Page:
• Carsofchaos Bike lanes are in use what maybe 10 to 12 hours a day? The other periods of the day they aren't in use whatsoever. A bike can carry one person and a vehicle can carry multiple people. It's very simple math to figure out that a bike lane in no way shape or form will handle more people than cars will.The bigger issue is double parked delivery vehicles. They are often double parked and taking up lanes because there are cars parked on the curb. You combine that with a bike lane and pedestrians Crossing wherever they feel like it and it's a recipe for disaster. I think if we could just go back to two lanes of traffic things would flow much better. I started coming to the city in 2003 before a lot of these bike lanes were implemented and the traffic is definitely much worse now than it was back then. Sadly at this point I don't really think there is a solution but I can guarantee that congestion pricing will not fix this problem.
  • Charles When I lived in Los Angeles I saw a 9-5 a few times and instanly admired the sweeping low slug aerodynamic jet tech influenced lines and all that beautiful glass. The car was very different from what I expected from a Saab even though the 900 Turbo was nice. A casual lady friend had a Saab Sonnet, never drove or rode in it but nonetheless chilled my enthusiasm and I eventually forgot about Saabs. In the following years I have had seven Mercedes's, three or four Jaguars even two Daimlers both the 250 V-8 and the massive and powerful Majestic Major. Daily drivers of a brand new 300ZX 2+2 and Lincolns, plus a few diesel trucks. Having moved to my big farm in central New York, trucks and SUV's are the standard, even though I have a Mercedes S500 in one of my barns. Due to circumstances with my Ford Explorer and needing a second driver I found the 2006 9-5 locally. Very little surface rust, none undercarriage, original owner, garage kept, wife driver and all the original literature and a ton of paid receipts and history. The car just turned 200,000 miles and I love it. Feels new like I'm back in my Nissan 300ZX with a lot more European class and ready power with the awesome turbo. So fun to drive, the smooth power and torque is incredible! Great price paid to justify going through the car and giving her everything she needs, i.e., new tires, battery, all shocks, struts, control arms, timing chain and rust removable to come, plus more. The problem now is I want to restore it and likely put it in my concrete barn and only drive in good weather. As to the writer, Alex Dykes, I take great exception calling the 9-5 Saab "ugly," finding myself looking back at her beauty and uniqueness. Moreover, I get new looks from others not quite recognizing, like the days out west with my more expensive European cars. There are Saabs eclipsing 300K rourinely and one at a million miles and I believe one car with 500K on the original engine. So clearly, this is a keeper, in love already with my SportCombi. I want to be in that elite club.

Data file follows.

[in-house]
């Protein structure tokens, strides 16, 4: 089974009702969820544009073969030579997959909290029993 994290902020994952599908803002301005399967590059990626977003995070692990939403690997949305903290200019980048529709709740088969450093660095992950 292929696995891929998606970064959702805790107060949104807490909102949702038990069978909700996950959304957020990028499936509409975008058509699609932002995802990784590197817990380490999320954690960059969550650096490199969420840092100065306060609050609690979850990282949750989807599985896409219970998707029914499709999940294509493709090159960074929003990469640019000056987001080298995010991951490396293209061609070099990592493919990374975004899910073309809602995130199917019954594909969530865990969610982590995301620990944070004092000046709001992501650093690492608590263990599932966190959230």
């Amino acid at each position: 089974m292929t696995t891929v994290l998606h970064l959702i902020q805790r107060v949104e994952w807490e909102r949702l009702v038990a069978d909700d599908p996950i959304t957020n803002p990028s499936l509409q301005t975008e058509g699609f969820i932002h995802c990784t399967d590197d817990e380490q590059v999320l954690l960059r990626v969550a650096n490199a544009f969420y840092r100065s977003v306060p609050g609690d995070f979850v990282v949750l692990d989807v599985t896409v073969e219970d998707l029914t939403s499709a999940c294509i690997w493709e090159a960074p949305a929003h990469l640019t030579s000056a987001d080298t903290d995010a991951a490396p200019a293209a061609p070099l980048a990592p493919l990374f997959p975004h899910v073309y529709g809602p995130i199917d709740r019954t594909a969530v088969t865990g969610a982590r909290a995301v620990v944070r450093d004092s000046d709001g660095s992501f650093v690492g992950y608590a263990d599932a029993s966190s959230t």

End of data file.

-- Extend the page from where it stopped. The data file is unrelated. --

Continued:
• Marky S. I own the same C.C. XSE Hybrid AWD as in this article, but in Barcelona Red with the black roof. I love my car for its size, packaging, and the fact that it offers both AWD and Hybrid technology together. Visibility is impressive, as is its small turning circle. I consider the C.C. more of a "station wagon" by proportion, rather than an “SUV.” It is fun to drive, with zippy response and perky pick-up. It is a pleasant car to drive and ride in. It is not trying to be a “Butch Off-Roader”, or a cosseting “Luxury Cruiser.” Those are not its goals or purpose. The Corolla Cross XSE Hybrid AWD is a wonderful All-Purpose Car (O.K. – “SUV” if you must hear me say it!) with a combination of all the features it has at a reasonable price.
  • Ernesto Perez There's a line in the movie Armageddon where Bruce Willis says " is this the best idea NASA came up with?". Don't quote me. I'm asking is this the best idea NY came up with? What's next? Charging pedestrians to walk in certain parts of the city? Every year the price for everything gets more expensive and most of the services we pay for gets worse. Obviously more money is not the solution. What we need are better ideas, strategies and inventions. You want to charge drivers in the city - then put tolls on the free bridges like the Brooklyn, Manhattan and Williamsburg bridges. There's always a better way or product. It's just the idiots on top think they know best.
  • Carsofchaos The bike lanes aren't even close to carrying "more than the car lanes replaced". You clearly don't drive in Midtown Manhattan on a daily like I do.